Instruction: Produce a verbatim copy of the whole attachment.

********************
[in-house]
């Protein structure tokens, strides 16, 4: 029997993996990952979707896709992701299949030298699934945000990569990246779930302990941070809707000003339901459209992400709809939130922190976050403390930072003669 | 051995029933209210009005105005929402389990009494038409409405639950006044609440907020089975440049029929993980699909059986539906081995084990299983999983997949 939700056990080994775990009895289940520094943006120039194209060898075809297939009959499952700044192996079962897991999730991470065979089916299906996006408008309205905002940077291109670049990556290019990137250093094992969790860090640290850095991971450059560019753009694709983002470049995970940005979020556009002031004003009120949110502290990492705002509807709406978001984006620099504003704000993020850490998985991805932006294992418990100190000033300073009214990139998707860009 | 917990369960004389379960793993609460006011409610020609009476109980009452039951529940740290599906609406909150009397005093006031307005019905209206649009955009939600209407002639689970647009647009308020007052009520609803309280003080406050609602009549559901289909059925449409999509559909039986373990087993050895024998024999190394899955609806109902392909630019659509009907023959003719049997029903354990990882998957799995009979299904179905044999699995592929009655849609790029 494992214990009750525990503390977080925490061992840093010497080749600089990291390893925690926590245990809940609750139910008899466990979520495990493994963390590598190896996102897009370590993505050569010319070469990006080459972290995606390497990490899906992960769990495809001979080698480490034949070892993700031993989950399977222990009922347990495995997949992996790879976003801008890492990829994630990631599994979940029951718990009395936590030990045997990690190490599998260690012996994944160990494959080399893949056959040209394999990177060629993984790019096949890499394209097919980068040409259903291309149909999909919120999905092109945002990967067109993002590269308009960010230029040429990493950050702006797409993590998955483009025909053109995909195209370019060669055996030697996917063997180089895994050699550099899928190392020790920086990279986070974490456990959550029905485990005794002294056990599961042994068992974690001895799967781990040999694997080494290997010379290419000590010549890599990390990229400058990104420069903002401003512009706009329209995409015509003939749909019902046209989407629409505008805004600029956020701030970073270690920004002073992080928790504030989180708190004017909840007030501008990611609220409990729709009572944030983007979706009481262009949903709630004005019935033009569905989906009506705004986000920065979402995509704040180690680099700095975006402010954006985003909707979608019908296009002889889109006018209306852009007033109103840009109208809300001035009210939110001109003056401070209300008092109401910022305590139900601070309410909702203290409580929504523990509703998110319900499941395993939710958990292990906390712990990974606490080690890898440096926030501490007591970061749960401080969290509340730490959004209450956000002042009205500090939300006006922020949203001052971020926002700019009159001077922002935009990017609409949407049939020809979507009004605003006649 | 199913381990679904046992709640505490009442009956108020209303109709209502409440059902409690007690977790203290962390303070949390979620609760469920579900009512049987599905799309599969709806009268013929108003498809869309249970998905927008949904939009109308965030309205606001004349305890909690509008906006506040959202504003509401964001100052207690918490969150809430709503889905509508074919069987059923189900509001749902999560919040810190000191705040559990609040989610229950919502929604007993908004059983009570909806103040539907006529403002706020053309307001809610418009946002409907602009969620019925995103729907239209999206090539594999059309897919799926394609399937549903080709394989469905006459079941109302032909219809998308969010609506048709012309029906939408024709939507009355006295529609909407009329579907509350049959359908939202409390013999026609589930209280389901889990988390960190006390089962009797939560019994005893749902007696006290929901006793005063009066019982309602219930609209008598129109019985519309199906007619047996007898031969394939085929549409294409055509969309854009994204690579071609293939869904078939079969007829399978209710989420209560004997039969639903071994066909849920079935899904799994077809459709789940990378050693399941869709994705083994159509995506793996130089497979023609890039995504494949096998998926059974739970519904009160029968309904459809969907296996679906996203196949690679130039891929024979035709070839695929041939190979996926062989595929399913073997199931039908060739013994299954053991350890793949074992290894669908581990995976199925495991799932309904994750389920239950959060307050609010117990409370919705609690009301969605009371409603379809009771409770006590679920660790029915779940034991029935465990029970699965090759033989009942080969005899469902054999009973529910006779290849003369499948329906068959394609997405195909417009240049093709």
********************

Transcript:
[in-house]
């Protein structure tokens, strides 16, 4: 029997993996990952979707896709992701299949030298699934945000990569990246779930302990941070809707000003339901459209992400709809939130922190976050403390930072003669 | 051995029933209210009005105005929402389990009494038409409405639950006044609440907020089975440049029929993980699909059986539906081995084990299983999983997949 939700056990080994775990009895289940520094943006120039194209060898075809297939009959499952700044192996079962897991999730991470065979089916299906996006408008309205905002940077291109670049990556290019990137250093094992969790860090640290850095991971450059560019753009694709983002470049995970940005979020556009002031004003009120949110502290990492705002509807709406978001984006620099504003704000993020850490998985991805932006294992418990100190000033300073009214990139998707860009 | 917990369960004389379960793993609460006011409610020609009476109980009452039951529940740290599906609406909150009397005093006031307005019905209206649009955009939600209407002639689970647009647009308020007052009520609803309280003080406050609602009549559901289909059925449409999509559909039986373990087993050895024998024999190394899955609806109902392909630019659509009907023959003719049997029903354990990882998957799995009979299904179905044999699995592929009655849609790029 494992214990009750525990503390977080925490061992840093010497080749600089990291390893925690926590245990809940609750139910008899466990979520495990493994963390590598190896996102897009370590993505050569010319070469990006080459972290995606390497990490899906992960769990495809001979080698480490034949070892993700031993989950399977222990009922347990495995997949992996790879976003801008890492990829994630990631599994979940029951718990009395936590030990045997990690190490599998260690012996994944160990494959080399893949056959040209394999990177060629993984790019096949890499394209097919980068040409259903291309149909999909919120999905092109945002990967067109993002590269308009960010230029040429990493950050702006797409993590998955483009025909053109995909195209370019060669055996030697996917063997180089895994050699550099899928190392020790920086990279986070974490456990959550029905485990005794002294056990599961042994068992974690001895799967781990040999694997080494290997010379290419000590010549890599990390990229400058990104420069903002401003512009706009329209995409015509003939749909019902046209989407629409505008805004600029956020701030970073270690920004002073992080928790504030989180708190004017909840007030501008990611609220409990729709009572944030983007979706009481262009949903709630004005019935033009569905989906009506705004986000920065979402995509704040180690680099700095975006402010954006985003909707979608019908296009002889889109006018209306852009007033109103840009109208809300001035009210939110001109003056401070209300008092109401910022305590139900601070309410909702203290409580929504523990509703998110319900499941395993939710958990292990906390712990990974606490080690890898440096926030501490007591970061749960401080969290509340730490959004209450956000002042009205500090939300006006922020949203001052971020926002700019009159001077922002935009990017609409949407049939020809979507009004605003006649 | 199913381990679904046992709640505490009442009956108020209303109709209502409440059902409690007690977790203290962390303070949390979620609760469920579900009512049987599905799309599969709806009268013929108003498809869309249970998905927008949904939009109308965030309205606001004349305890909690509008906006506040959202504003509401964001100052207690918490969150809430709503889905509508074919069987059923189900509001749902999560919040810190000191705040559990609040989610229950919502929604007993908004059983009570909806103040539907006529403002706020053309307001809610418009946002409907602009969620019925995103729907239209999206090539594999059309897919799926394609399937549903080709394989469905006459079941109302032909219809998308969010609506048709012309029906939408024709939507009355006295529609909407009329579907509350049959359908939202409390013999026609589930209280389901889990988390960190006390089962009797939560019994005893749902007696006290929901006793005063009066019982309602219930609209008598129109019985519309199906007619047996007898031969394939085929549409294409055509969309854009994204690579071609293939869904078939079969007829399978209710989420209560004997039969639903071994066909849920079935899904799994077809459709789940990378050693399941869709994705083994159509995506793996130089497979023609890039995504494949096998998926059974739970519904009160029968309904459809969907296996679906996203196949690679130039891929024979035709070839695929041939190979996926062989595929399913073997199931039908060739013994299954053991350890793949074992290894669908581990995976199925495991799932309904994750389920239950959060307050609010117990409370919705609690009301969605009371409603379809009771409770006590679920660790029915779940034991029935465990029970699965090759033989009942080969005899469902054999009973529910006779290849003369499948329906068959394609997405195909417009240049093709």